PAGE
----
At 9:39 a.m., Blogger Jean said...

I really like the crocheted border as well. Keep them, and I can't wait to get my hands on the pattern :)

At 11:32 a.m., Anonymous Jan said...

I'd like this sweater, as well. A very nice range of sizes, for which we thank you very, very much!

At 2:38 p.m., Blogger leigh said...

When I came across a knitting pattern with a crocheted boarder, I learned to crochet. You can learn anything from a good set of instructions; and trying out new techniques is part of the thrill of the Make - for me anyway.

At 8:26 a.m., Blogger knitty_kat said...

This is gorgeous Mandy!!

I like your idea of including the knitting suggestion with the pattern.

I think it's lovely the way it is. I don't crochet but I don't see that it would be all the challenging to at least try it.

At 10:40 a.m., Blogger Dani said...

There are tons of patterns out there and every pattern isn't for every body. As the designer, you should be true to your vision for the design. If I see a technique in a pattern that I don't want to bother with, I just pick another pattern. For every person like me, however, I bet there will be two people who aren't scared off by the crocheted border.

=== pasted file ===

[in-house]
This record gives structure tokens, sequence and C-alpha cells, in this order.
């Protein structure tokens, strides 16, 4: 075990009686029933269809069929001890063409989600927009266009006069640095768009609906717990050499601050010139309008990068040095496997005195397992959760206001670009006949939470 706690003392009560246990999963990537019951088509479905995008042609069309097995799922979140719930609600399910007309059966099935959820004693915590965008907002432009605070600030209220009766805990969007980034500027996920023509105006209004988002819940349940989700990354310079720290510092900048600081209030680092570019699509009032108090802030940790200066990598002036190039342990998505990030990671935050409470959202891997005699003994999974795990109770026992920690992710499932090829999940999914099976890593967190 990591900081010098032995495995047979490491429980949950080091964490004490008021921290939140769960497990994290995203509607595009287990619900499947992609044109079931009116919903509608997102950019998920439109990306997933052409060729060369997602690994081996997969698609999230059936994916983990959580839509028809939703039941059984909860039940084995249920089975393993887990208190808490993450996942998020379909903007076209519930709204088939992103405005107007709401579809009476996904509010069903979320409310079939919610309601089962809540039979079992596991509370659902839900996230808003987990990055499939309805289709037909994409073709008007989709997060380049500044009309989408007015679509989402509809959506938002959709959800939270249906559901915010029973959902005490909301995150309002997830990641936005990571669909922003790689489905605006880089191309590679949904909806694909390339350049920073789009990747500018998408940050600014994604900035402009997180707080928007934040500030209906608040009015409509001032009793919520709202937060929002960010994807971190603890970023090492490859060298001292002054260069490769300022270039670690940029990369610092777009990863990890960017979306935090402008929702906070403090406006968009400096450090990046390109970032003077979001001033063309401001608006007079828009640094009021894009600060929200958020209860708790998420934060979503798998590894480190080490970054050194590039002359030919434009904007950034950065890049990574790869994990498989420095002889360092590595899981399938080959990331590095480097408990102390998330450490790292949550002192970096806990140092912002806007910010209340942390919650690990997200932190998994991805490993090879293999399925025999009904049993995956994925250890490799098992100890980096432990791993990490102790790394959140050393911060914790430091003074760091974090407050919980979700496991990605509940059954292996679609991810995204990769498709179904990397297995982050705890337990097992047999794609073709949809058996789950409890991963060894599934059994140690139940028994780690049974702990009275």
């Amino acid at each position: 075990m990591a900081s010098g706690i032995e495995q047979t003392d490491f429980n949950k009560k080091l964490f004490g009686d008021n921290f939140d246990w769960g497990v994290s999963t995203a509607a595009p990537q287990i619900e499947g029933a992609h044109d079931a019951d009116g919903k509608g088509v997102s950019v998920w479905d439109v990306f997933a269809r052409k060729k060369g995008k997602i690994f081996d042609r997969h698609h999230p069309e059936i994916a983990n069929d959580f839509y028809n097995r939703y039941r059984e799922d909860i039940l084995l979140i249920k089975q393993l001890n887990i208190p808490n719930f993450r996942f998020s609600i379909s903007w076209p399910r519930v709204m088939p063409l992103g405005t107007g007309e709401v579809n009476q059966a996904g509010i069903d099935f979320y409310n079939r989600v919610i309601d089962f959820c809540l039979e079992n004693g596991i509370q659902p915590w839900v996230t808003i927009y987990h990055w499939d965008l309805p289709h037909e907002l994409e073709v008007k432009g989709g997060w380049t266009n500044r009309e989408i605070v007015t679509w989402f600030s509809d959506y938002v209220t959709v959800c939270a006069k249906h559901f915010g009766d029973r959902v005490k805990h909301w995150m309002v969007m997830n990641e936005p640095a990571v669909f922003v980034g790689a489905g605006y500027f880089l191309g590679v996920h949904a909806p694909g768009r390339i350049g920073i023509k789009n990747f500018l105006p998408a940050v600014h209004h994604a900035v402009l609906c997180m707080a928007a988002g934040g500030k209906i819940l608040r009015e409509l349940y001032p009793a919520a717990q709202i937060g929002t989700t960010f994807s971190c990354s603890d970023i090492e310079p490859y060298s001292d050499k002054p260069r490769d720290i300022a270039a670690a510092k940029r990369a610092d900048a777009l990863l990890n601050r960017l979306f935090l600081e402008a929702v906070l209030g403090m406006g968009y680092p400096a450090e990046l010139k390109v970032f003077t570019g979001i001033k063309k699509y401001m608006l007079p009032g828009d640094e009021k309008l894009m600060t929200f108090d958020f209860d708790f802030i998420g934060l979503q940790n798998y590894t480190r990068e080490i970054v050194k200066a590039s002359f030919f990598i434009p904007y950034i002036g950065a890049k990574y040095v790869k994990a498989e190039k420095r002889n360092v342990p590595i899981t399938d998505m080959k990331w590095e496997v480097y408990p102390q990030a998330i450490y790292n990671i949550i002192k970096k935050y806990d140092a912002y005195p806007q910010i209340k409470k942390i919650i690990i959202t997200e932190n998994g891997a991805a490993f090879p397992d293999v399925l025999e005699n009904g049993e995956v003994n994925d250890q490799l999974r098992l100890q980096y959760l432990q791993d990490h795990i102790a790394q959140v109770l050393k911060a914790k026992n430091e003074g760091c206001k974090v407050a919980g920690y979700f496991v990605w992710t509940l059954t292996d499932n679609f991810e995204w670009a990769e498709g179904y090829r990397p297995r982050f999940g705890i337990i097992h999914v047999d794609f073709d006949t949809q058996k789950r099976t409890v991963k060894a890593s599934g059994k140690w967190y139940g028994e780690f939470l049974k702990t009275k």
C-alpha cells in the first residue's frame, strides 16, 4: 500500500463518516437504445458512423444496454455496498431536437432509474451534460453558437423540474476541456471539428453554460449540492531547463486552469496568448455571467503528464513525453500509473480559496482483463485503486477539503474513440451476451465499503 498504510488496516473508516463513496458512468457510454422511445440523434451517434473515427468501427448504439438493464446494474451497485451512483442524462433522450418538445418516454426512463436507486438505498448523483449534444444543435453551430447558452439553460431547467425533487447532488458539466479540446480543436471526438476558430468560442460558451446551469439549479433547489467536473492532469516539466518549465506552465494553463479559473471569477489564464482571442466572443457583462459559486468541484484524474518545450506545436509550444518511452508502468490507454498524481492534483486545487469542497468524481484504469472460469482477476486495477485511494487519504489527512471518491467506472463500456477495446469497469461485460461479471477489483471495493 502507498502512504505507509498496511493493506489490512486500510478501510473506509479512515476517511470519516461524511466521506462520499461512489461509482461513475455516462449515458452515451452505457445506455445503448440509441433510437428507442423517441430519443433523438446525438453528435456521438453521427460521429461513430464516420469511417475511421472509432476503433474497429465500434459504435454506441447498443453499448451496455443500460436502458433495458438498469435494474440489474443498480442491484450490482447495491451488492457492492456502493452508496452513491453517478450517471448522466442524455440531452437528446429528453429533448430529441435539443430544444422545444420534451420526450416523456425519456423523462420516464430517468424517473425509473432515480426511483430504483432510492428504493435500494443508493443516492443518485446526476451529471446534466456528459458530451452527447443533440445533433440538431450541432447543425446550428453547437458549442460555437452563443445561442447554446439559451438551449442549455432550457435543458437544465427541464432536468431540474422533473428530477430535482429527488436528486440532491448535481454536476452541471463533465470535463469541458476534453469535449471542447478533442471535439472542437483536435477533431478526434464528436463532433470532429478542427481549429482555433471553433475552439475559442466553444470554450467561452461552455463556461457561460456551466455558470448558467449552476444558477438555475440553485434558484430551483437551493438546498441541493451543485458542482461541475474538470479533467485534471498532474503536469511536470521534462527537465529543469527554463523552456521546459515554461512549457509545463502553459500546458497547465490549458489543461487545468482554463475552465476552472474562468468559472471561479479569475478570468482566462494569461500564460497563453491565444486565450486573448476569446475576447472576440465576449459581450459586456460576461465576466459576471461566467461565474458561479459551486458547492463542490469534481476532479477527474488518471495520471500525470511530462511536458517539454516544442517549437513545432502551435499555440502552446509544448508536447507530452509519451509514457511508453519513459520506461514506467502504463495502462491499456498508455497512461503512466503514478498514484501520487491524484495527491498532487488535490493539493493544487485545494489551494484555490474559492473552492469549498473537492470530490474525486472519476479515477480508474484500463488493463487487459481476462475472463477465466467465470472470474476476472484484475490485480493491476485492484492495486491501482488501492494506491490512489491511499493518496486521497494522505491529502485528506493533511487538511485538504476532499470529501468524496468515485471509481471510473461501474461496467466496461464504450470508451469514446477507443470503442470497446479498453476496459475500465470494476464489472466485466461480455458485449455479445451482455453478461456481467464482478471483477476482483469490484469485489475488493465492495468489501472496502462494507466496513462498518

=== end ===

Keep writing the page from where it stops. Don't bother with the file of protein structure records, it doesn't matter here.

I liked your comments about respecting the strengths and weakness of knit and crochet. I prefer crochet for blankets and hats, and stick to knitting for clothing.

At 1:22 p.m., Blogger anna said...

I've never crocheted a stitch, but if that border were simple enough for a total beginner, I would do my best to learn how to make it. I like the idea of using the best tools and techniques for the design's needs.

At 10:16 a.m., Anonymous Rachael said...

I'm DYING for this. Seriously. If you need a test knitter, I'm your girl. I don't care if I'm reading chicken-scratch handwriting on a napkin, I have to have a sweater like that SOON. And I heard crochet borders, they're so EASY! Please pleae please please? Hi to Zak who left a nice comment the other day..... xo

At 6:54 a.m., Anonymous Karen said...

I love this sweater. Coincidentally just ordered some Rowan All Seasons Cotton. I will be watching for the pattern to be offered on your blog.

At 10:16 p.m., Blogger Andy's Crafts said...

Crochet gives it a different look , still is a crafty border. If you need testers for men stuff, I volunteer myself. Your work is great!